Loopholes emerge in BVR

HARARE – Zimbabwe Electoral Commission (Zec) has admitted to a loophole in the voter registration process, which allows multiple registration using different national identity documents as the biometric voter registration (BVR) kits are not interconnected.

Speaking at a Zec media workshop held in Darwendale last week, Zec commissioner Qhubani Moyo said chancers can biometrically register multiple times using different national identity documents but they will be weeded out of the system at the final stage of the consolidation of BVR data into the servers.

“It is not possible to flush them out instantly because the kits we are using are not linked.

“It can only flush you if you try to register at the same machine. But when you go to two stations it can only be flashed out when we are doing the de-duplication exercise to say this person is registering for a second time,” Moyo said.

People’s Democratic Party (PDP) leader Tendai Biti on Friday said he would be taking the electoral body to court over this loophole in the system, which he said, might translate to a multiple voting system.

“We are concerned by the process of the voter registration exercise. We think that the BVR voter registration exercise so far is a sham exercise that is aimed and meant to abet Zanu PF stealing the 2018 election.

“We are also concerned by the fact that the system is also not preventing multiple-voter registration.

“Once you allow multiple voter registration, it means that you are defeating the whole purpose of BVR.

“Because BVR is intended to stop ghosts from voting, but once there is multiple voter registration, it means the ghosts including those that are buried at the heroes acre are going to vote.

“So, again we are appealing to our legal department and our secretariat to write to Zec and to bring a court application to ensure that there is no parallel voter registration, multiple voter registration, that there is no contamination of the voter registration data base with the false figures that (registrar general (Tobaiwa) Mudede has already created,” Biti said.

While Moyo allayed fears of having multiple voters, he further said that temper proof flash drives will be used to transport data collected from various registration centres before the information is fed into a central data base which is hack proof.

The central data base will be housed at Zec’s Harare offices.

“The process is very secure from the time of registration to the storage. First, the information is collected from the field and it’s saved into temper proof flash drives. The machines (used for BVR) themselves are embedded with USB storage as backup storage.”

A USB is a plug-and-play portable storage device that uses flash memory and is lightweight enough to attach to a keychain.

“The USBs are manually transported to a consolidated server where information will be fed with all the data from all the registration centres.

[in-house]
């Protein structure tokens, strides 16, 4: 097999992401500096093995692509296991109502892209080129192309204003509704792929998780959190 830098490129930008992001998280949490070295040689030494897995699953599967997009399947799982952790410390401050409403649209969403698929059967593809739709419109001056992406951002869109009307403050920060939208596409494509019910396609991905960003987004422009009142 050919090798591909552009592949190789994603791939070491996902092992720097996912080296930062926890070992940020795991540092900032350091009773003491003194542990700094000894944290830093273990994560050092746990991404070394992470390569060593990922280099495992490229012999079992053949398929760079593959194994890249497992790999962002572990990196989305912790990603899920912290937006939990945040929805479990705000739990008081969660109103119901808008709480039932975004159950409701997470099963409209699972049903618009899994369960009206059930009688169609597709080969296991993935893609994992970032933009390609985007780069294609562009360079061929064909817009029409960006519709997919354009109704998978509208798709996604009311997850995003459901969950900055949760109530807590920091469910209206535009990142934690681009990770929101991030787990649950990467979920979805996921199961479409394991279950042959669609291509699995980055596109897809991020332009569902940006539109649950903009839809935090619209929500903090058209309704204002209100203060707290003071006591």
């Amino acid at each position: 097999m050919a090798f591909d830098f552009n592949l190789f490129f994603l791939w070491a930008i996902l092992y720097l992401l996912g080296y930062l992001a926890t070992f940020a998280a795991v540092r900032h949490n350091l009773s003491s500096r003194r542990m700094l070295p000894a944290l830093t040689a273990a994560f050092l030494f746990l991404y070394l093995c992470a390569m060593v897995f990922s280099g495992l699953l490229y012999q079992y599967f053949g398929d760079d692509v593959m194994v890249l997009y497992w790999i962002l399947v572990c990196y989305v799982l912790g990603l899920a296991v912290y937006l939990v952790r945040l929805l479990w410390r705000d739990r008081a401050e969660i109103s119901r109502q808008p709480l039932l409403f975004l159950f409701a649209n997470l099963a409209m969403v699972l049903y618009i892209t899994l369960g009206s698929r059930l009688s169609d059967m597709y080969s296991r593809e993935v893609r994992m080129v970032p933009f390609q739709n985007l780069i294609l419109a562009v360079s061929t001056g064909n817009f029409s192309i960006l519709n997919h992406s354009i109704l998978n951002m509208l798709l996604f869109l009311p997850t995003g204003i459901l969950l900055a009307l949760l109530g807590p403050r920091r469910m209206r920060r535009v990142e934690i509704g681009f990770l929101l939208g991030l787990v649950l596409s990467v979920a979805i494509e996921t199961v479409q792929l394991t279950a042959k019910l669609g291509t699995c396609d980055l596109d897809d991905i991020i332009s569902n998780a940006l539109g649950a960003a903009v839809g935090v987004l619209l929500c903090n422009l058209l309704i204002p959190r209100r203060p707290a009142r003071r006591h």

“All the information will be consolidated into one server which is located at Zec offices (in Harare).

“At this server, we will use the central Automated Finger Identification System (Afis) which will weed out people who have registered more than once to leave us with a clean voters’ roll.

“The clean data will be stored in the final server at our head office,” Moyo said further adding that the server is protected with numerous passwords and other security measures which “I cannot make public”.

The voter registration process is, however, not only dogged with the problem of multiple voter registration, it is also considering providing “Vaseline”  at registration centres as an avalanche of aspirant voters are struggling to biometrically register to vote as the machines are failing to identify their fingerprints.

Notable figures who have endured this hurdle are former Senator David Coltart and MDC Bulawayo East legislator Thabitha Khumalo.

Both Coltart and Khumalo were advised that their fingers were not oily enough and had to rub their fingers in their hair.

Khumalo suggested that the situation was forcing some to use their noses to oil their fingers for registration.

“…yes we know that can happen, even at the police station taking finger prints can be problem tinoisa mafuta (we will use Vaseline) and now that we know it can happen tichapota tichiisa (we will use) Vaseline Zec commissioner Joyce Kazembe told reporters during a Zec media workshop.

Other complaints that have been raised against the BVR process is that the process is taking in excess of 20 minutes instead of four.

There is also skepticism over the BVR sever and transparency, doubts over the capacity of Zec to complete voter registration of everyone that wants to register and that some information is being captured manually.

This also comes amid claims that the process was hurried before Zec was fully equipped to handle the process. – Daily News